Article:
As expected, the debate over health care reform is now centered on whether or not the public should have the option of enrolling in a Medicare-like plan financed and administered by the federal government. Last week, President Obama sent a letter that expressed his strong belief that "Americans should have the choice of a public health insurance option operating alongside private plans. This will give them a better range of choices, make the health care market more competitive, and keep insurance companies honest."
Obama's decision to stake out a firm position in support of a public plan resulted in an immediate backlash from Republicans, dampening the already diminishing chances that health care reform will have substantial GOP support.
In the meantime, the Senate Health, Education and Labor and Pensions Committee, chaired by Senator Ted Kennedy (D-MA), has released a summary of its health care reform proposal, which includes a requirement that the public be offered a qualified public plan that would set "provider reimbursement at Medicare rates plus 10 percent. The government plan would be deemed to be licensed in each state. Premiums must be sufficient to cover the costs of the government plan."
For liberal and conservative true-believers, the debate over a public plan has become a surrogate for the broader debate over the role of government in our health care system. If you believe that the government needs to take on more responsibility for financing and organizing health care in the United States, you want a public plan. (Many of those who favor a public plan option would like it to be the only option - like Canada - but have decided that this is the best they can get right now.) If you believe that the problem with American health care is too much government and not enough private initiative and responsibility, then you are opposed to a public plan.
Largely missing from the discussion, though, are the details of the "it" that everyone is arguing over. There is general agreement among policy wonks that the current Medicare payment structure is dysfunctional - it undervalues primary care and rewards volume instead of value. If so, then, does it make much sense to create a new public plan that takes this same flawed payment structure and add 10%?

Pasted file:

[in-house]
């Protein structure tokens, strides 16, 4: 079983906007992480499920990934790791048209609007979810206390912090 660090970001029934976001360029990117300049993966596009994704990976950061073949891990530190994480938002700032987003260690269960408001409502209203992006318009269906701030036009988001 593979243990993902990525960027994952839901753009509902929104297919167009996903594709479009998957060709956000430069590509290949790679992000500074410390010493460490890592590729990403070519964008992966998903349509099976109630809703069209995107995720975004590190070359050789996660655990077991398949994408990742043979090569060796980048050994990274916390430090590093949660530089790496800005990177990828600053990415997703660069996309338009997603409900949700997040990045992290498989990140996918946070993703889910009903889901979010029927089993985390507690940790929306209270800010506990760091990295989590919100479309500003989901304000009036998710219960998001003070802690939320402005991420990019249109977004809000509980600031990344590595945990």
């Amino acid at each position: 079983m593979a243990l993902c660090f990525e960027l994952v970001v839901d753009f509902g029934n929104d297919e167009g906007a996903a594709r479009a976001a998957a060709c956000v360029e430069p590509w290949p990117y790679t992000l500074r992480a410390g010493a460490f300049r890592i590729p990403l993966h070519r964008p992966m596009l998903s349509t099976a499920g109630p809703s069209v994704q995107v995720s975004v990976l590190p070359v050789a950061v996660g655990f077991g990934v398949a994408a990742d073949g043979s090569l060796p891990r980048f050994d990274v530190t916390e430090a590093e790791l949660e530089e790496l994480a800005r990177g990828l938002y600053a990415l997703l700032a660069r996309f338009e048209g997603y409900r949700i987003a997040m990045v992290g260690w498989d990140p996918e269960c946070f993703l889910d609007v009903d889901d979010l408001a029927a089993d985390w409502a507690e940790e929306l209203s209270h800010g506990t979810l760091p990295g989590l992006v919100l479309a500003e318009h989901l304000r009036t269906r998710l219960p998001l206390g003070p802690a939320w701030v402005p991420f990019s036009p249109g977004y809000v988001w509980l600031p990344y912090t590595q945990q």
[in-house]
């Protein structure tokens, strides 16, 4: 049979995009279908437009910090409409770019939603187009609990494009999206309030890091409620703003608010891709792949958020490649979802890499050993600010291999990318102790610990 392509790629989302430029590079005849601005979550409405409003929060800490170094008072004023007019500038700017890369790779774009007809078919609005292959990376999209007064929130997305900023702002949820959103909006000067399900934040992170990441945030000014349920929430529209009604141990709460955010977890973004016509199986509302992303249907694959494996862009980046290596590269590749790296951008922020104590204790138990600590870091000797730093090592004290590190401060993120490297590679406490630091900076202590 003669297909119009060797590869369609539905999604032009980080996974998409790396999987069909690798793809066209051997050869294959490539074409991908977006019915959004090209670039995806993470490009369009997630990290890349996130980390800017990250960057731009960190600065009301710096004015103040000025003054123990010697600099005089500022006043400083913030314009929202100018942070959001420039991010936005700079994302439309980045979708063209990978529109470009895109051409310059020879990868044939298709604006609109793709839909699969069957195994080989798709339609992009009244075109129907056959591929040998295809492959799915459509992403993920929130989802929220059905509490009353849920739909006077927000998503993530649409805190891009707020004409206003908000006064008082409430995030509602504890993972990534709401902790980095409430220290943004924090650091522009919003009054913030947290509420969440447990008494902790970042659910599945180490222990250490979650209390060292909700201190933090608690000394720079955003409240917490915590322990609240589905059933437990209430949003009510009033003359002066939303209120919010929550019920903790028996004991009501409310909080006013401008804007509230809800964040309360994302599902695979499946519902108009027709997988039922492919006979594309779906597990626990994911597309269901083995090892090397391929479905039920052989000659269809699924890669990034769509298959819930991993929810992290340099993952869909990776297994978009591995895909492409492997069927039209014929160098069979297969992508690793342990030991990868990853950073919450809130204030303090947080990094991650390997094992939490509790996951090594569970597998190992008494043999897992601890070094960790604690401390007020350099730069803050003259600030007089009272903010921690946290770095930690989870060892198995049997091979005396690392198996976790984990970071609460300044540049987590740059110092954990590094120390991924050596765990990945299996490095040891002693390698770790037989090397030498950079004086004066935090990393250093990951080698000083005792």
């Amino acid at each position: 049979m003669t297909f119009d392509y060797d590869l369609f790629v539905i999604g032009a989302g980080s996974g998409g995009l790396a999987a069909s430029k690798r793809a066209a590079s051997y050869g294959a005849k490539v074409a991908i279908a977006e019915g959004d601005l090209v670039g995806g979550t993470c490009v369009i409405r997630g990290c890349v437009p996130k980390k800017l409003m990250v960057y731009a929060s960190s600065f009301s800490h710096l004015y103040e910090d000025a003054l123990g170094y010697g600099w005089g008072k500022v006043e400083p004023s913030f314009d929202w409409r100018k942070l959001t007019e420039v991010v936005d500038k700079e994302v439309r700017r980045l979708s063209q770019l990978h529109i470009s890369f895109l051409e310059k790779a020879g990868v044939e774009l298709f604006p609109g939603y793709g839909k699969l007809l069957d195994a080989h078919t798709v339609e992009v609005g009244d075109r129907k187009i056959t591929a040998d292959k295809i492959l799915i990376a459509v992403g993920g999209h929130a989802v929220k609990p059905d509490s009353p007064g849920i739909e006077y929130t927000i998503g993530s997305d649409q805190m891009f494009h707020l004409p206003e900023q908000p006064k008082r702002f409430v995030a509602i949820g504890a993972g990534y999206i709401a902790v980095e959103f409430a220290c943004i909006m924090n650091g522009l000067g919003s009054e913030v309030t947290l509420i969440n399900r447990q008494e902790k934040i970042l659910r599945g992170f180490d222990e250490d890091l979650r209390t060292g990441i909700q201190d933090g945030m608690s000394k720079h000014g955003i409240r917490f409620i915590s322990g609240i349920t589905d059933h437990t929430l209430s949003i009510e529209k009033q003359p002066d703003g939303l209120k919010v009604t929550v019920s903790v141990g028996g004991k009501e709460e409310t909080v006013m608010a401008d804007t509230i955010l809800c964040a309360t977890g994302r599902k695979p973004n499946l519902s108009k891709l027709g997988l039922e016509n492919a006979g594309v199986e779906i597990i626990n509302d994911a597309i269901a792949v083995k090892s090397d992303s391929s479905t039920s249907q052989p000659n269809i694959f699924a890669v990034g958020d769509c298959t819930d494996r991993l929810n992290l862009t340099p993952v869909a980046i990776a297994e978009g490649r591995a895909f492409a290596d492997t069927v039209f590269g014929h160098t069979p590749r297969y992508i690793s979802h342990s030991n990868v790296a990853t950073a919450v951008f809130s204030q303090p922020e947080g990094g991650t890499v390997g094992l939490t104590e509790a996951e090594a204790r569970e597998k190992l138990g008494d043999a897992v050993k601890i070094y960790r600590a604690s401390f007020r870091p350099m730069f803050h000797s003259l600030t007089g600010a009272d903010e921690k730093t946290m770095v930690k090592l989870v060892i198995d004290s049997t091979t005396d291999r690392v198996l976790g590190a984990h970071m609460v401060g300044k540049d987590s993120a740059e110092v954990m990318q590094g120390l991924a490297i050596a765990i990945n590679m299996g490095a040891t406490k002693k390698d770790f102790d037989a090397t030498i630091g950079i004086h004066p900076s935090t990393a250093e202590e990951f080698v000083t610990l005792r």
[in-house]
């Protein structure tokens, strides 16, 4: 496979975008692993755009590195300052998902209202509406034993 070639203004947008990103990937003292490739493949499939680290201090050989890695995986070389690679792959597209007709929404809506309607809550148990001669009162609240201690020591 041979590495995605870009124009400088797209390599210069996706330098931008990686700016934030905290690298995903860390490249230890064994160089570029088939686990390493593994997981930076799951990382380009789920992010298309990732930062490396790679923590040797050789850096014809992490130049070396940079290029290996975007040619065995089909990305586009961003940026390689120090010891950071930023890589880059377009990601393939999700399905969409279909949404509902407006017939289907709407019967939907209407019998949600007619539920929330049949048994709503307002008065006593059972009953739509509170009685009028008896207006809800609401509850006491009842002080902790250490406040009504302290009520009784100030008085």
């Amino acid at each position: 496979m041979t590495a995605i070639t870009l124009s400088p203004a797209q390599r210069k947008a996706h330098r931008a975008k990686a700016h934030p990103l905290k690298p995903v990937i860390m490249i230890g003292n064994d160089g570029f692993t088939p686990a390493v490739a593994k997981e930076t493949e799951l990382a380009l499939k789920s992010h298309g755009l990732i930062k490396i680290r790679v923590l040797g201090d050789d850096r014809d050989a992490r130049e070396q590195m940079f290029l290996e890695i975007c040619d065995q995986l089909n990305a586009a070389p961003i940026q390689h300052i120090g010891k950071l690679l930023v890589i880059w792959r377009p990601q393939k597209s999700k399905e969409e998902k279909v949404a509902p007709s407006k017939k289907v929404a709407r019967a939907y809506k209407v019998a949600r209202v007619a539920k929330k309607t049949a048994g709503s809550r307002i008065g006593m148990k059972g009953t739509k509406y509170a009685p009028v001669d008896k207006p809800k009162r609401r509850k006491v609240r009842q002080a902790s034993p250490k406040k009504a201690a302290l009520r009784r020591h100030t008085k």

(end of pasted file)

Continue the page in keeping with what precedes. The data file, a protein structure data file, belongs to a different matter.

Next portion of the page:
Would there be safeguards to ensure that payment rates under the public plan are competitive with private insurance and high enough to ensure sufficient participation by physicians and other "providers"? Or would it end up looking more like Medicaid, where low levels of payment have resulted in low levels of physician participation and generally, poor access to care?
Medicare also does not cover most preventive services. Does it make sense then to replicate this same benefit structure in a new public plan?
One could imagine a public plan that is better than Medicare. It would pay primary care doctors more, create incentives for value, rather than volume, and cover preventive services that largely are left out of Medicare. It would pay enough to ensure sufficient participation by physicians. It would compete with qualified private insurers, but on a fair playing field.
It is legitimate to raise ideological or philosophical points for or against a public plan. But at some point the debate needs to move from philosophy to defining the "it" - what kind of public plan are we talking about? Only then can voters, most of whom are principled pragmatist, make a decision on support.
Today's questions: Should the public be offered a public plan? And if so, should it look like Medicare? Or something different and better?